Officials on Tuesday launched EllaLink, a 6,000-kilometer submarine internet cable that connects Portugal’s Sines with Fortaleza in northeastern Brazil.
“The seas of Portugal linked Europe to the rest of the world at one time in history. Now, in a more digital paradigm, we still see how important our position remains,” Portugal’s Minister of Economy and Digital Transition Pedro Siza Vieira said at the launch event.
The cable project is a key part of Europe’s plan to gain more control over global internet traffic. It comes amid tensions over who controls the globe’s submarine data cables — the same week European newspapers reported that U.S. intelligence services got Denmark’s support to snoop on the data that passes through such cables, including top European politicians’ communications.
Undersea networks handle the bulk of the world’s data traffic, making them essential for internet services and digital services to run smoothly and reliably. As global data traffic has surged, U.S. tech giants like Google and Facebook have invested billions in boosting the capacity and China has made inroads into building up its own networks, too.
Lawmakers in European Parliament want to impose new cybersecurity requirements on cable operators in an effort to avoid wiretapping and sabotage by countries like Russia. National officials are also looking to take back control of the networks, including by supporting Europe’s only large-scale manufacturer of the technology, Finnish telecoms giant Nokia, which made and laid down the cable.
The EllaLink connection “will be secure, it will be fast and if we’re serious about making this the digital decade than this is exactly the sort of project we should be investing in,” said Pekka Lundmark, Nokia’s CEO.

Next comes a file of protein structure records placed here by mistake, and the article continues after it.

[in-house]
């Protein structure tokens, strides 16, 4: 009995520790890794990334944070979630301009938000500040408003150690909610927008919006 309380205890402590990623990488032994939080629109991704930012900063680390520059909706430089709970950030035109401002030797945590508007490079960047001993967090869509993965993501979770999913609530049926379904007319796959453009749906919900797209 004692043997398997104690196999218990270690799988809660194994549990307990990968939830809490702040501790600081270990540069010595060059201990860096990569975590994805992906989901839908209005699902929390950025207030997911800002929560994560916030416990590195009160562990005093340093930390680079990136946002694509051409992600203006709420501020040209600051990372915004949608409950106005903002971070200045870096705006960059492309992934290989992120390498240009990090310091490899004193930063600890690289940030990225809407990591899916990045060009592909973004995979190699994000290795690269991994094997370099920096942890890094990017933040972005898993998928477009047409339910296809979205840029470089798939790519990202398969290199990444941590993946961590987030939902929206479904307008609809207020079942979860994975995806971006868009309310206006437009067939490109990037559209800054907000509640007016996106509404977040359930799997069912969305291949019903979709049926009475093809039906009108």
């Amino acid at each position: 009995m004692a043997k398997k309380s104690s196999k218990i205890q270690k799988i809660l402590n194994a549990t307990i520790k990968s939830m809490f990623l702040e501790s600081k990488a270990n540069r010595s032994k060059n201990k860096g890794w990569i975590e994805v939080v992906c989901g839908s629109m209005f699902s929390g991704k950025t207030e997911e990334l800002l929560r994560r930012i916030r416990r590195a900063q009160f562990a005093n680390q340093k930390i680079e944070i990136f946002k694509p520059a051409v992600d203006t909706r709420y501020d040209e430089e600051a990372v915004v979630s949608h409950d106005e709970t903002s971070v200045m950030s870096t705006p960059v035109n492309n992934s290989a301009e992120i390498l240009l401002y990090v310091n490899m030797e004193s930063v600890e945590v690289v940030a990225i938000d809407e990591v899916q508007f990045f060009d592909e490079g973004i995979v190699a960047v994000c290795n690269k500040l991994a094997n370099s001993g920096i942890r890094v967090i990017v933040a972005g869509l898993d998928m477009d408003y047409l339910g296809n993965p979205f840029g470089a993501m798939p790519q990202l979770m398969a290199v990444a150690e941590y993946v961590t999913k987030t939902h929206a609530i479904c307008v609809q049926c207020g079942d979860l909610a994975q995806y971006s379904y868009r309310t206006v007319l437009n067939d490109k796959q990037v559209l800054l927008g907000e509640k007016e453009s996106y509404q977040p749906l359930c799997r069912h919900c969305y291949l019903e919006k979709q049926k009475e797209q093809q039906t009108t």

China is making advances in developing the technology. Chinese company HMN Tech, which has Huawei among its shareholders, is meanwhile developing submarine connections linking Europe (via France) to Africa and South Asia through to China.
It has drawn the attention of Western security officials, who are increasingly looking at undersea cables. The Trump administration made cables a part of its Clean Network strategy to ban the use of Chinese technology in critical sectors.
In a joint declaration signed in March, 25 EU countries, plus Iceland and Norway, endorsed a plan to brand cables as critical infrastructure — which requires them to beef up their cyber defenses. The countries also pledged to map out how and where data flows in and out of Europe through submarine cables, identify systems that need replacement, and come up with a plan to handle security risks.
The EllaLink cable is the first to link Europe and Latin America. The EU and Brazil hope it will boost the development of cloud centers and data services around the cables’ landing spots in Sines and Fortaleza.
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